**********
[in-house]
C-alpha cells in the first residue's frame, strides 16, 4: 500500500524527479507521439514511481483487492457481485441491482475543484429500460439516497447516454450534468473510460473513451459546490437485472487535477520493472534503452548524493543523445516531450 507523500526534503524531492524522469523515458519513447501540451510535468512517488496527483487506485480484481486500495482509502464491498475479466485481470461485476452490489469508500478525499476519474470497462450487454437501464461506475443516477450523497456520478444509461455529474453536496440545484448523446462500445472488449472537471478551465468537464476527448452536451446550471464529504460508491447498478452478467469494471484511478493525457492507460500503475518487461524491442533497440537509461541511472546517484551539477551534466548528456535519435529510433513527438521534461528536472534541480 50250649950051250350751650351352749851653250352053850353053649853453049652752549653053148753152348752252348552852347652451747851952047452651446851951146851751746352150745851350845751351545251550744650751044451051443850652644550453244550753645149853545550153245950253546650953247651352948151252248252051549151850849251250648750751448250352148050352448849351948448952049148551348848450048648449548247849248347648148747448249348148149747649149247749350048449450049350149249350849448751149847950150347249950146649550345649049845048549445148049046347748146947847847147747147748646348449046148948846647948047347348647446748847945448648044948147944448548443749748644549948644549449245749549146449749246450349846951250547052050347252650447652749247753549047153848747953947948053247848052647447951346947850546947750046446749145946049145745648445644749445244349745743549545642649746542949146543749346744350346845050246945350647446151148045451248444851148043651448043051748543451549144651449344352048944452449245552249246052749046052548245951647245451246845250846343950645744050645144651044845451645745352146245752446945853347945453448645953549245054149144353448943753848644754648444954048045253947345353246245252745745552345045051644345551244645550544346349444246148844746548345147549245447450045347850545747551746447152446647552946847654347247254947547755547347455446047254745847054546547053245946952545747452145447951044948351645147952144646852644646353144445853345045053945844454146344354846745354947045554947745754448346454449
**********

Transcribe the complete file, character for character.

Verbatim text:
[in-house]
C-alpha cells in the first residue's frame, strides 16, 4: 500500500524527479507521439514511481483487492457481485441491482475543484429500460439516497447516454450534468473510460473513451459546490437485472487535477520493472534503452548524493543523445516531450 507523500526534503524531492524522469523515458519513447501540451510535468512517488496527483487506485480484481486500495482509502464491498475479466485481470461485476452490489469508500478525499476519474470497462450487454437501464461506475443516477450523497456520478444509461455529474453536496440545484448523446462500445472488449472537471478551465468537464476527448452536451446550471464529504460508491447498478452478467469494471484511478493525457492507460500503475518487461524491442533497440537509461541511472546517484551539477551534466548528456535519435529510433513527438521534461528536472534541480 50250649950051250350751650351352749851653250352053850353053649853453049652752549653053148753152348752252348552852347652451747851952047452651446851951146851751746352150745851350845751351545251550744650751044451051443850652644550453244550753645149853545550153245950253546650953247651352948151252248252051549151850849251250648750751448250352148050352448849351948448952049148551348848450048648449548247849248347648148747448249348148149747649149247749350048449450049350149249350849448751149847950150347249950146649550345649049845048549445148049046347748146947847847147747147748646348449046148948846647948047347348647446748847945448648044948147944448548443749748644549948644549449245749549146449749246450349846951250547052050347252650447652749247753549047153848747953947948053247848052647447951346947850546947750046446749145946049145745648445644749445244349745743549545642649746542949146543749346744350346845050246945350647446151148045451248444851148043651448043051748543451549144651449344352048944452449245552249246052749046052548245951647245451246845250846343950645744050645144651044845451645745352146245752446945853347945453448645953549245054149144353448943753848644754648444954048045253947345353246245252745745552345045051644345551244645550544346349444246148844746548345147549245447450045347850545747551746447152446647552946847654347247254947547755547347455446047254745847054546547053245946952545747452145447951044948351645147952144646852644646353144445853345045053945844454146344354846745354947045554947745754448346454449